Sequential quadratic programming (SQP) is a gradient-based optimization routine based upon the method of Lagrange Multiplers. Lagrange multipliers are used to incorporate (nonlinear and linear) equality and inequality constraints. However, the goal of this writeup is not to discuss what SQP is, but rather how to use it in Octave.
Nonlinear Minimization in Octave
SQP is implemented as sqp in Octave. Entering help sqp at the terminal yields:
— Function File: [X, OBJ, INFO, ITER, NF, LAMBDA] = sqp (X, PHI, G, H)
Solve the nonlinear program
min phi (x)
g(x) = 0
h(x) >= 0
using a successive quadratic programming method.
The first argument is the initial guess for the vector X.
The second argument is a function handle pointing to the objective
function. The objective function must be of the form
y = phi (x)
in which X is a vector and Y is a scalar.
The second argument may also be a 2- or 3-element cell array of
function handles. The first element should point to the objective
function, the second should point to a function that computes the
gradient of the objective function, and the third should point to a
function to compute the hessian of the objective function. If the
gradient function is not supplied, the gradient is computed by
finite differences. If the hessian function is not supplied, a
BFGS update formula is used to approximate the hessian.
If supplied, the gradient function must be of the form
g = gradient (x)
in which X is a vector and G is a vector.
If supplied, the hessian function must be of the form
h = hessian (x)
in which X is a vector and H is a matrix.
The third and fourth arguments are function handles pointing to
functions that compute the equality constraints and the inequality
If your problem does not have equality (or inequality) constraints,
you may pass an empty matrix for CEF (or CIF).
If supplied, the equality and inequality constraint functions must
be of the form
r = f (x)
in which X is a vector and R is a vector.
The third and fourth arguments may also be 2-element cell arrays of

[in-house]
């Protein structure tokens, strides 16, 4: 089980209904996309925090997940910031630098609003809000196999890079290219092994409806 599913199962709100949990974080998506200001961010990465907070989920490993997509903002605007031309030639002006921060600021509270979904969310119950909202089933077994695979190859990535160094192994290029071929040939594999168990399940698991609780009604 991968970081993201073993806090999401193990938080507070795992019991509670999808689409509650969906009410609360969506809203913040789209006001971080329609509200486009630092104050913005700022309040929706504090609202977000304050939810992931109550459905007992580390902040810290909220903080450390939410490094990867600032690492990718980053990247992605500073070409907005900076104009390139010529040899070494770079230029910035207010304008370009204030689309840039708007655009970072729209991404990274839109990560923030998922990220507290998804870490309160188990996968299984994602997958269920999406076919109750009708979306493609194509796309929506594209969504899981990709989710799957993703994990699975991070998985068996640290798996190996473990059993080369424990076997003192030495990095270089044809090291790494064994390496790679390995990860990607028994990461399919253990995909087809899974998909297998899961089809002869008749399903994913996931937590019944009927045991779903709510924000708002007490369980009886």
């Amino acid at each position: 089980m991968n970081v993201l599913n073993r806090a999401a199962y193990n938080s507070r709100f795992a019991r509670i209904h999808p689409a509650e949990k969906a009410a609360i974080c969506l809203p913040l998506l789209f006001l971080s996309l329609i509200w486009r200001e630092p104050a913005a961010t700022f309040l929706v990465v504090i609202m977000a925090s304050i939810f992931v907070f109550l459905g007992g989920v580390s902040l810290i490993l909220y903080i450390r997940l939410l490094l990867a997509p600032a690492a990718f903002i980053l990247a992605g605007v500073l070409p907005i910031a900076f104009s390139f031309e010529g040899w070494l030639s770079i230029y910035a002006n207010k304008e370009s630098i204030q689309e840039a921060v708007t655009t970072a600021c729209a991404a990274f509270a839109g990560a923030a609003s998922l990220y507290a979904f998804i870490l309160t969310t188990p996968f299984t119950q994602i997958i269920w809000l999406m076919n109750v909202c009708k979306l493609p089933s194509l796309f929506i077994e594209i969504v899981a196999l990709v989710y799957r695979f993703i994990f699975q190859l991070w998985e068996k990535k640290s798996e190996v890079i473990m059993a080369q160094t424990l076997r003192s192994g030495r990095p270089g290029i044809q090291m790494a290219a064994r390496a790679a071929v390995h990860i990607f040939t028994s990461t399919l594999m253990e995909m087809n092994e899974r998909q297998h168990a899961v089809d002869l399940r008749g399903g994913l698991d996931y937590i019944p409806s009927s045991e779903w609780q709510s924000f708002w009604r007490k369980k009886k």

function handles. The first element should point to the constraint
function and the second should point to a function that computes
the gradient of the constraint function:
[ d f(x) d f(x) d f(x) ]
transpose ( [ —— —– … —— ] )
[ dx_1 dx_2 dx_N ]
Here is an example of calling `sqp’:
function r = g (x)
r = [ sumsq(x)-10;
function obj = phi (x)
obj = exp(prod(x)) – 0.5*(x(1)^3+x(2)^3+1)^2;
x0 = [-1.8; 1.7; 1.9; -0.8; -0.8];
[x, obj, info, iter, nf, lambda] = sqp (x0, @phi, @g, )
obj = 0.053950
info = 101
iter = 8
nf = 10
The value returned in INFO may be one of the following:
The algorithm terminated because the norm of the last step
was less than `tol * norm (x))’ (the value of tol is
currently fixed at `sqrt (eps)’–edit `sqp.m’ to modify this
The BFGS update failed.
The maximum number of iterations was reached (the maximum
number of allowed iterations is currently fixed at 100–edit
`sqp.m’ to increase this value).
See also: qp.
The implementation is fairly detailed. Let’s use sqp in an example. Consider
We know that the minimum of the paraboloid is at (x,y)=(0,0). In fact, f(x,y) is plotted as
sqp requires an initial estimate to the minimizer x_0, a function somewhere (obj_fcn1.m, we call it) that takes as input value x in R^2 and maps to the non-negative reals. Further, SQP requires some sort of constraint. We only need know (which I’m using loosely) that x_f, the final solution, need be positive. The fourth argument sqp takes is a function (we call it bndfcn.m) that describes the bounds in terms of an output vector with each component positive. For us, literally, the bound function is
since we want each value of the 2×1 vector x to be positive. We leave the third entry for sqp blank since there are no equality constraints. Just to clarify, out objective function, obj_fcn1.m is given as
Our call to sqp is
where our initial iterate to the solution is x_0=[10;10]. Running this program, yields the final results x_f=[0;0]; which is exactly the minimizer to f(x,y)=x^2+y^2.